HOW CAN I BUY A HOUSE IN SWITZERLAND?
6 things to know when buying a house in Switzerland…(2022)
According to Mercer’s Cost of Living survey, Switzerland has more cities in the top 10 list of most expensive cities in the world (3) than any other country. Not bad for a nation with a fraction of the number of cities of its Asian counterpart making the 2nd spot (China).
For those living in Zurich, Geneva, Bern and Basel, rent can be a large part of monthly outgoings. It’s therefore no surprise that with mortgage repayments until recently at around half of rental costs, long term settlers to the country want to buy their own home.
But with a minimum deposit of 20% needed, a complicated mortgage system, and some of the highest house prices in the world, it can almost seem impossible.
Thankfully, it can be possible — and profitable — with a little local knowledge.
Here are 6 things you will want to know when starting the search for your new home:
1. HOW TO GET THE BEST MORTGAGE RATE There are broadly 2 options; go it alone or use a broker. To do it yourself, use an online comparison site to narrow down the lenders, then contact each one, make appointments, and gather offers. For a small fee (or no fee and commission paid to the broker by the lender), a mortgage broker can do all of this for you, as well as negotiate on your behalf to ensure you get the best deal.
2. LIBOR, VARIABLE OR FIXED RATE? As of today (May 2022), the base interest rate in Switzerland is -0.75%, and has been for 7 years! But beware — a country’s mortgage mortgage rates aren’t just based on home rates. As inflation has increased, so have lending rates in trading companies of Switzerland, which has increased lending costs here. Mortgage rates are still attractive, but time is running out. Choosing a LIBOR, SARON or Variable interest rate makes sense if you want the lowest repayments possible. However, there is no protection if rates rise, and no guarantee they will stay low. If you can afford the higher payments now, fixing your interest rate has the advantage of guaranteeing your repayments at historically low levels for up to 25 years.
3. INTEREST ON MORTGAGES IS TAX DEDUCTIBLE Mortgage interest payments can be deducted from taxable income. With the high-value loans common with pricey property, this can represent a serious saving.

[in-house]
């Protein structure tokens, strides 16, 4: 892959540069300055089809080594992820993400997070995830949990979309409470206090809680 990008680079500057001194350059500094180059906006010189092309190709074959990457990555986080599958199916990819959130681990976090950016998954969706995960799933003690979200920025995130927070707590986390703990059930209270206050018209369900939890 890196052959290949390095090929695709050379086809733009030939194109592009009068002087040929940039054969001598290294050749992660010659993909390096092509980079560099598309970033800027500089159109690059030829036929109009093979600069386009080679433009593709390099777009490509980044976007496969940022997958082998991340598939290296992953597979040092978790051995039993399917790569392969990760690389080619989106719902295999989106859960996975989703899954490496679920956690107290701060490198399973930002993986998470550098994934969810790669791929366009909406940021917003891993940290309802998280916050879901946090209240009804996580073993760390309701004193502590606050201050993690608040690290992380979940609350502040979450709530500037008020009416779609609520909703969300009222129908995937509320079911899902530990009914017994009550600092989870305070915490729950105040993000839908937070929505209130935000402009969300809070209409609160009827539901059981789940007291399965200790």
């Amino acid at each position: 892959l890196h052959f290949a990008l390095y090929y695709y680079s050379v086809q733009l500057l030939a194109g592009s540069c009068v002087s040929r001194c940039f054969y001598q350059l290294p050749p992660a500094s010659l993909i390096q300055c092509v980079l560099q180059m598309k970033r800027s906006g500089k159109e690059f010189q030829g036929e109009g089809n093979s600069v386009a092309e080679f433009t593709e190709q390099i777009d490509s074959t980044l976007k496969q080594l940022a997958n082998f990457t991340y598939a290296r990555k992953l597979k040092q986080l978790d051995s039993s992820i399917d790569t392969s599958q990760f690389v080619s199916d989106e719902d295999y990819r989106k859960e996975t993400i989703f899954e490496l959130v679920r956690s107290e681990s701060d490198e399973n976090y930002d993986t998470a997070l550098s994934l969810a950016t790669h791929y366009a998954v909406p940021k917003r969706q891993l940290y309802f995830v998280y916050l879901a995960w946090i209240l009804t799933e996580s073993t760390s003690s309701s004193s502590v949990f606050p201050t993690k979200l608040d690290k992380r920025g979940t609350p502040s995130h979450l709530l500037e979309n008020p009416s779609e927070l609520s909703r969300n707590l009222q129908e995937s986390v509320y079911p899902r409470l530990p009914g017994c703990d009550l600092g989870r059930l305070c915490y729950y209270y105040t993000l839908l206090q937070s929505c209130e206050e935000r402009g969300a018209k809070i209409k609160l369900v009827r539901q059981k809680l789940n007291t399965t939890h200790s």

4. 20% DEPOSIT DOES NOT MEAN 20% CASH In Switzerland, it is possible to purchase a new home using a mixture of cash and pensions. There are advantages and disadvantages to both, however using your pension money to finance a maximum of 50% of the deposit can allow many people to purchase sooner than would otherwise be possible, and gives significant growth advantages when combined with the right type of pension.
5. EIGENMIETWIRT/LA VALEUR LOCATIVE Homeowners in Switzerland must pay income tax based on a notional rental income, that you would receive, if you rented the property to a tenant. This will generally cancel out tax gains from mortgage interest payments and private pension contributions, and is a way of indirectly calculating property tax.
6. CAPITAL GAINS TAX To avert the same kind of rollercoaster in house prices that has affected much of the world in recent decades, a tax is applied to any profit made when a private owner sells their house — even on the primary residence. The amount varies across cantons; however, the average tax applied starts at 40% and decreases over 20–25 years of ownership (starting at 60% in Geneva and Basel!)
At Imperial Wealth Planning, we are experienced in helping expats and Swiss nationals find the best mortgage, decrease taxes and increase returns. Being independent, we have access to the major Swiss lenders, as well as international mortgage specialists.
Let us help you answer the most common questions:
1. How to get best mortgage rate
2. Libor or fixed rate?
3. Pledging 2nd pillar
4. Pledging 3rd pillar
6. Ability to rent out B/C permit
7. Buying a chalet or holiday home — restrictions
9. Tax deduction of interest
10. Indirect amortisation
This article has not been written to give advice, and purely expresses our own opinions. We are not receiving any compensation for it, and we are not responsible or liable in our capacity as an independent financial adviser for any action taken by readers based on these opinions. For personalised advice based on these issues, please seek advice from a regulated, independent expert.